The introduction of smarter, more connected devices also means more robust insights. In fact, depending on the product or service, you most likely will gain access to real-time market insights for active consumers and usage scenarios. This means you can see what’s happening when it’s happening, even after a customer has a product in their home.
New Technologies, New Opportunities
As for direct sales opportunities, you now have the option to deliver immersive product demonstrations and even remote experiences. By deploying augmented or virtual reality equipment, you can provide customers with an at-scale, custom demonstration of a product or service in action.
You’d be forgiven for thinking this panders to a niche audience, which may have been true at one time, but that’s no longer the case.
Now, nearly every smartphone on the market is capable of displaying and interacting with AR and VR content. You don’t always need a headset or virtual reality setup to make this happen, either.
Both B2B and B2C brands have taken advantage of the technology and made it work for them.
Resupply and follow-up opportunities become so much more reliable, as well. With traditional products, you may reach out to a customer with the hopes they’ll upgrade to a new product or replace an inefficient one. It’s really a hit-or-miss scenario, as they may be willing to do so, or they may be in the market for an entirely separate product.
Now, thanks to active service opportunities, you have more chances to hook a customer and push them toward a service upgrade or new feature.
This is especially true if the product or service in question requires an active subscription. With any luck, this may even open up completely new and innovative revenue streams. Income that was never available to your business before.
Automated Purchase Orders
Another area of opportunity in regards to smart, connected devices is the automated functionality and features they offer. These devices are so advanced they may even handle the resupply or purchase orders for the customer.
Amazon’s Echo — powered by Alexa — can automatically reorder groceries and items, nearly as soon as they run out. The same scenario can leverage inventory delivery, replacement parts and even repair orders. In the business and retail worlds, it can even produce automatic vendor purchases for common items and supplies that have run out.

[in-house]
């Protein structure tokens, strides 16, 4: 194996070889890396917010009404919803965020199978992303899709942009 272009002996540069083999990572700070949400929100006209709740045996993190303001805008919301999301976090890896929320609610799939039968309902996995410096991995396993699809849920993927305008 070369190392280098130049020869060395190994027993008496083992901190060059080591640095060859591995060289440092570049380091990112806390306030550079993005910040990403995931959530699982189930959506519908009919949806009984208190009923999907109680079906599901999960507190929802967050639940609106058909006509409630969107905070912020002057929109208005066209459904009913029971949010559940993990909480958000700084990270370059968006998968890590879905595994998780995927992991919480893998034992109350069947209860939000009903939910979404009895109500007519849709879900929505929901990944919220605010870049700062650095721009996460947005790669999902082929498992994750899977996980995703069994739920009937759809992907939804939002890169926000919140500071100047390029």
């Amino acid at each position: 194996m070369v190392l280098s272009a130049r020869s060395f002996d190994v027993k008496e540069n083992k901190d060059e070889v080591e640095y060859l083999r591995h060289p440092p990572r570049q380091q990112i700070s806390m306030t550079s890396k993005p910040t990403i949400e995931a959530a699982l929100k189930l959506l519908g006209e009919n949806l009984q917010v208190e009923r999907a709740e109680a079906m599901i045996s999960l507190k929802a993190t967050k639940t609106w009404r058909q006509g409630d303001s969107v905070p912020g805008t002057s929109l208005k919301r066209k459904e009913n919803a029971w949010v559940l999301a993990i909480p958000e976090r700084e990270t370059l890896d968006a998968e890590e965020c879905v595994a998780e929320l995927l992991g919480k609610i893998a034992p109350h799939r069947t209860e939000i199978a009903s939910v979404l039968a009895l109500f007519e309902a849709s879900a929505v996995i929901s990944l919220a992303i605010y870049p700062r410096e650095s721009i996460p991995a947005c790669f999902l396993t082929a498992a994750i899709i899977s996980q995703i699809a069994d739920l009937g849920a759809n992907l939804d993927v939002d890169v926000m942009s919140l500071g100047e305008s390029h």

This changes both the B2C and B2B business worlds, eliminating the middleman or sales role that was traditionally necessary.
That doesn’t mean sales and marketing professionals will lose their current opportunities. Instead, it just opens up new avenues for which a business or organization can make additional revenue.
It’s About Modern Relationships
Sales, marketing and modern business opportunities are now more about the relationship between seller and customer. Never before have consumers had more power than they do today, thanks to the emergence of modern, connected technologies.
This doesn’t take away the power from the business world — it just shifts the focus.
Now, you need to be concerned with delivering active and engaging opportunities, including in sales. The real promise comes from the repeat and loyal business opportunities you can establish.The real promise comes from the repeat and loyal business opportunities you can establish. Click To Tweet
If you play your cards right, your relationship with the customer doesn’t have to end when the sale does. You can continue to have a relationship with them throughout the life of your product. This affords you new insights, new sales opportunities and a much larger revenue stream.
You could even claim that IoT lengthens the average product lifecycle if and when a device is provided smart, connected features and support. Longer, more robust relationships with consumers and businesses are what most sales teams are after anyway.